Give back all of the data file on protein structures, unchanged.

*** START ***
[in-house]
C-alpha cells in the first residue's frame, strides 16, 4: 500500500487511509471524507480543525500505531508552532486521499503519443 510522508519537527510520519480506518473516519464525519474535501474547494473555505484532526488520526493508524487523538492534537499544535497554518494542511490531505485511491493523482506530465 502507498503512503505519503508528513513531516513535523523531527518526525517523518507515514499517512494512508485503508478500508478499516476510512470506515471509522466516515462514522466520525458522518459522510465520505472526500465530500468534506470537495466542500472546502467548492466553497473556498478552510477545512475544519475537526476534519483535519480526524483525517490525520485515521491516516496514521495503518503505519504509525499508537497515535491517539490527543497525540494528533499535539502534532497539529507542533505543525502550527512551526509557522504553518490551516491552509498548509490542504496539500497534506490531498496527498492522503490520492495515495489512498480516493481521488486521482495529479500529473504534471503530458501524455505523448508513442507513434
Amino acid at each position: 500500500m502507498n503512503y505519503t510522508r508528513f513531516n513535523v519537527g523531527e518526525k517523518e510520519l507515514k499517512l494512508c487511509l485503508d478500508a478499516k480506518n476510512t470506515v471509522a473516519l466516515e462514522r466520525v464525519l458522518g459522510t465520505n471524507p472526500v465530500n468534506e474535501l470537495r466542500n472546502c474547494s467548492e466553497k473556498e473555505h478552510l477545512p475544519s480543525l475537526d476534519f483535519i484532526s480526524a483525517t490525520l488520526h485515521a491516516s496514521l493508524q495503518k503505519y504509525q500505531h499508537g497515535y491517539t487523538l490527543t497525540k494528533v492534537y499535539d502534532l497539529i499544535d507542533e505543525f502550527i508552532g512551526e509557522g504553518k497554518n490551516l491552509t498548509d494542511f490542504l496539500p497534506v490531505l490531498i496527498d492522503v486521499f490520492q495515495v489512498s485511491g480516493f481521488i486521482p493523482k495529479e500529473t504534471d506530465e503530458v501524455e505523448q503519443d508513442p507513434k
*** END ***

[in-house]
C-alpha cells in the first residue's frame, strides 16, 4: 500500500487511509471524507480543525500505531508552532486521499503519443 510522508519537527510520519480506518473516519464525519474535501474547494473555505484532526488520526493508524487523538492534537499544535497554518494542511490531505485511491493523482506530465 502507498503512503505519503508528513513531516513535523523531527518526525517523518507515514499517512494512508485503508478500508478499516476510512470506515471509522466516515462514522466520525458522518459522510465520505472526500465530500468534506470537495466542500472546502467548492466553497473556498478552510477545512475544519475537526476534519483535519480526524483525517490525520485515521491516516496514521495503518503505519504509525499508537497515535491517539490527543497525540494528533499535539502534532497539529507542533505543525502550527512551526509557522504553518490551516491552509498548509490542504496539500497534506490531498496527498492522503490520492495515495489512498480516493481521488486521482495529479500529473504534471503530458501524455505523448508513442507513434
Amino acid at each position: 500500500m502507498n503512503y505519503t510522508r508528513f513531516n513535523v519537527g523531527e518526525k517523518e510520519l507515514k499517512l494512508c487511509l485503508d478500508a478499516k480506518n476510512t470506515v471509522a473516519l466516515e462514522r466520525v464525519l458522518g459522510t465520505n471524507p472526500v465530500n468534506e474535501l470537495r466542500n472546502c474547494s467548492e466553497k473556498e473555505h478552510l477545512p475544519s480543525l475537526d476534519f483535519i484532526s480526524a483525517t490525520l488520526h485515521a491516516s496514521l493508524q495503518k503505519y504509525q500505531h499508537g497515535y491517539t487523538l490527543t497525540k494528533v492534537y499535539d502534532l497539529i499544535d507542533e505543525f502550527i508552532g512551526e509557522g504553518k497554518n490551516l491552509t498548509d494542511f490542504l496539500p497534506v490531505l490531498i496527498d492522503v486521499f490520492q495515495v489512498s485511491g480516493f481521488i486521482p493523482k495529479e500529473t504534471d506530465e503530458v501524455e505523448q503519443d508513442p507513434k